My Experience Studying Typing

Overall Take-aways from Studying Typing

Lesson 1: it can be very rewarding to practice a simple, clearly defined, physical skill. It is joyful and empowering.

Lesson 2: I felt empowered by engineering my own learning—by picking a small, clearly defined activity (i.e. this app for this time).

Lesson 3: I reconnected to the joy of learning for learning's sake. Does fast typing really matter? Not too much. Did I have fun learning it? Yes.

How to apply it:

If you want get started on your own typing journey today, see my guides on improving your typing speed and using fast-typing to take better meeting notes.

My Journey into Touch-Typing

One of the things I do often at work is transfer text written in a word processor into the web-based program that we use for bulk emailing (Ontraport). One day, the paste functionality was glitchy. It would add all kinds of unwanted formatting and strange colours into the email body. Rather than fuss with this formatting, I decided it would be easier to just re-type the email into the body of the message. Doing so was slightly meditative as i didn't require much focus. Unlike when I'm writing, I didn't have to think at all about what I was saying. I was free to copy symbols as they appeared. I realized two things at this moment. 1. I am very slow at typing. 2. Unlike hand writing, typing can be reduced to mere button pressing. As my mind wandered a question appeared in my head. What would happen if I could type faster and more accurately?

So began my journey into typing training.

Like many of you, I'm sure, I was trained to type in school by playing some funny computer games. This is where I began.

On my first search I encountered

I used it to relearn the proper technique by practicing for 15 minutes every day for a month. In this time I worked through all of the free exercises.

Once I had exhausted this approach, I began trying to find other apps.

I found uses machine learning to help guide users through their slowest and sloppiest keys. I like for practicing accuracy and technique. It's nice that it captures a lot of data about which keys work well and which don't, so that I can focus on the keys that slow me down the most.

I found which I like to use as a warm up and cool down for This keeps me motivated because every time I practice I see changes between my first result and my second. Right now my top speed hovers around 75 words per minute while my average speed on is 58 words per minute.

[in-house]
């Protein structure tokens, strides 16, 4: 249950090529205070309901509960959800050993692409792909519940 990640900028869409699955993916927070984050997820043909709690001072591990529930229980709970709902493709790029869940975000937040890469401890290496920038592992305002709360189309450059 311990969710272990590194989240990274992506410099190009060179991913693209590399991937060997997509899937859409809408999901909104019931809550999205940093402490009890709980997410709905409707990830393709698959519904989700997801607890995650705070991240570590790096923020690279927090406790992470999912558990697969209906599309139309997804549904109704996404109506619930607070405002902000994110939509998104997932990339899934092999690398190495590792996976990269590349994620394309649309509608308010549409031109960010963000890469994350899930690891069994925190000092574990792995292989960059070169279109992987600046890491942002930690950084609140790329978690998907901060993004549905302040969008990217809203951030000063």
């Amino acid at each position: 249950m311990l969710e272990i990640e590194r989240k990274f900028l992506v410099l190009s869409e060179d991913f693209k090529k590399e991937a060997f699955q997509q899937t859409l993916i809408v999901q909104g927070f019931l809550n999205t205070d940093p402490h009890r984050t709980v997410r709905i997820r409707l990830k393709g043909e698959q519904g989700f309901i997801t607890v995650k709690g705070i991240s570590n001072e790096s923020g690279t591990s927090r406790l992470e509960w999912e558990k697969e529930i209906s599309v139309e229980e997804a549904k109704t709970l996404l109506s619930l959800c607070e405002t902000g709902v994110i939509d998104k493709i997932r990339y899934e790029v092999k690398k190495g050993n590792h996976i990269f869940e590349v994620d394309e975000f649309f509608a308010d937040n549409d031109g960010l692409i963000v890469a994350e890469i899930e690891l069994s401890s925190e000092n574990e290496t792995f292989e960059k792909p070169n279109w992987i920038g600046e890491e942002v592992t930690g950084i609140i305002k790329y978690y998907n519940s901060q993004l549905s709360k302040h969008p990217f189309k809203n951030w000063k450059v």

Is typing speed everything? No, but there are few reasons that I am grateful for my training:

  1. Being able to type faster means that I can be more efficient.
  2. I notice my efficiency most in small areas like typing search phrases into a search engine, typing quick email replies, or writing small marginal notes in something I'm reading.
  3. I can capture more thoughts.
  4. When I have an idea--either an idea for anew blog post or an idea about a project I'm already working on, it only takes me a few minutes to jot down a very quick scribble. This makes me feel confident that I am actually engaging my mind and reflecting on my life.
  5. It's easier to transition from analog to digital.
  6. I often take notes on physical books, want to quote a phrase or passage, or want to turn a piece of writing I originally kept in my notebook into a digital document for safekeeping or to publish. Being able to type quickly makes this activity easier and less cumbersome. Most importantly, practicing the mindset of symbol replication as opposed to thinking (by using makes this job enjoyable and relaxing.

Some reason that typing speed is not useful.

  1. Writing as thinking.
  2. I believe that there are many ways of writing. Only one of which benefits from very high speed. When I really need to focus in on an idea I will still use pen and paper. Slowing down the mind allows me to connect more deeply with my heart or other sense perceptions, enabling me to see an argument or idea more clearly.
  3. Speed can impede the accuracy of word use.
  4. I noticed this a lot in first-round writing. Specifically I notice that words are use without precision. The danger here is saying something other than what you actually want to say.
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